Author: By Jeremy Johnson, MD, MPH
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The human shoulder allows for an incredible amount of motion. However, this also can put this joint at risk for injury. In order to perform movements like serving a tennis ball, combing your hair or reaching for something on the top shelf we have to coordinate muscles that stabilize and move the shoulder blade (scapula) and the arm (humerus). Injuries to these muscles and tendons can be bothersome and make daily activities difficult and painful. While there are many causes of shoulder pain, the following will review the symptoms, diagnosis and treatment of rotator cuff tears (RCTs). Rotator cuff tears are rare prior to 40 years of age but then become increasingly common as we age. It is important to note that not all RCT cause symptoms, but when you have shoulder pain that does not resolve or you have an injury it is important to seek medical attention.

  1. What are the symptoms of a RCT?
    *Pain is often described as “dull and aching and “located deep in the shoulder”.
    *Symptoms are often made worse with overhead activities, such as combing hair.
    *Full thickness tears are likely accompanied by weakness.
    *Many experience night pain, that is worse with sleeping on the affected side.
  2. How is a rotator cuff tear diagnosed?
    Shoulder pain is common and can stem from issues other than a rotator cuff tear. After obtaining a history and performing a physical exam, your physician will decide if imaging is needed to help determine the type and severity of injury. MRI (Magnetic Resonance Imaging) and Ultrasound imaging are the primary imaging tools used to diagnose and characterize RCT’s. Both have similar sensitivity in locating and describing RCTs. An MRI can show very detailed pictures of your entire shoulder joint, where as an ultrasound provides direct, real-time visualization of the muscles and tendons as they move. However, if shoulder instability is a concern, a MRI with contrast is a more appropriate test. X-rays are often obtained to assess if arthritis or bone spurs are contributing to the pain. While helpful, X-rays cannot diagnose RCT.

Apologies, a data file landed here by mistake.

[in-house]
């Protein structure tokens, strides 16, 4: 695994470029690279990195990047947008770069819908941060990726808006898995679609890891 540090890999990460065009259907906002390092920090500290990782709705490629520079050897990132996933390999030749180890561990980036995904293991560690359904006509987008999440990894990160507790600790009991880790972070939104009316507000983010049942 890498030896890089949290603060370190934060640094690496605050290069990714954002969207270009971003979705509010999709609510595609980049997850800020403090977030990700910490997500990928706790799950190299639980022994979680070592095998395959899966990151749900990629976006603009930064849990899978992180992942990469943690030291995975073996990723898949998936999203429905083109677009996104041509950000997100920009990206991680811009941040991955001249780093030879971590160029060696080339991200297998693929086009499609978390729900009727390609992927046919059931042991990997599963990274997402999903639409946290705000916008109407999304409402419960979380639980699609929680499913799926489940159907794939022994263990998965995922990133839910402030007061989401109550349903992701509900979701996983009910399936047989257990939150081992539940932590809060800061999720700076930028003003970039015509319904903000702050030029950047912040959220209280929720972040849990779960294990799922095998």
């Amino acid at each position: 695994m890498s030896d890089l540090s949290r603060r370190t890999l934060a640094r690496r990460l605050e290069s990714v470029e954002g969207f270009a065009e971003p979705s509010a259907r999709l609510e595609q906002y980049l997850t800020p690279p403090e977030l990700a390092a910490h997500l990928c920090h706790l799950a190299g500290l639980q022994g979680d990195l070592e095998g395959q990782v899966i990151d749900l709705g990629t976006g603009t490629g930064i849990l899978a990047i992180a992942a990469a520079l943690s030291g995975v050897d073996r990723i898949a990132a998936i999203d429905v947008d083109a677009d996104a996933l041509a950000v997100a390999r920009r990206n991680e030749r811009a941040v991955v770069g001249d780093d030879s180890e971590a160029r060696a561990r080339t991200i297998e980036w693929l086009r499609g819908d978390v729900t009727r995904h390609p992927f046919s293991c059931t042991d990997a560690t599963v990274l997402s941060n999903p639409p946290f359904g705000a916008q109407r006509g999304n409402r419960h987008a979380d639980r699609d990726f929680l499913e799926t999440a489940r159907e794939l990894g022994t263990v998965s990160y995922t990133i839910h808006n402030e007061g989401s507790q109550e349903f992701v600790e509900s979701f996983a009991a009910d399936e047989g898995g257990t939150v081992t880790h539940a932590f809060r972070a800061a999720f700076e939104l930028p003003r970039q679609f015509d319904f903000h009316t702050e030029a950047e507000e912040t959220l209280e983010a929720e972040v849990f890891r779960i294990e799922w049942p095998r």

3. Does physical therapy help?
    Physical therapy is the first step of treatment for most RCT’s. However, in the case of large RCT or sudden injury leading to marked shoulder weakness, early surgical repair may be indicated. Physical therapy proceeds in phases, initially improving range of motion, then focusing on improving function through strength and coordination of the muscles around the shoulder. Physical therapy can be more effective among individuals who are less than 60 years old and in those with partial thickness tears.
  4. Do injections help?
    There is some evidence that subacromial steroid injections may provide short-term pain relief for those with partial rotator cuff tears and impingement symptoms. However, it is important to note that non-steroidal anti-inflammatory drugs (i.e. ibuprofen) may be equally effective. Repeat injections should be used with caution as there is an association with decreased durability of surgically repaired tendons. Also, injections do not “cure tears” and should generally be reserved for those with severe pain that limits participation in therapy or for those in whom surgery is not an option.
  5. When should I get surgery?
    For partial and chronic RCTs a 6-12 week trial of non-surgical management, as described above, is appropriate. In the case of acutely worsening symptoms or weakness one should be re-evaluated to determine the severity and type of tear. If there is an acute, full thickness tear or a large chronic tear, an early surgical referral should be considered.






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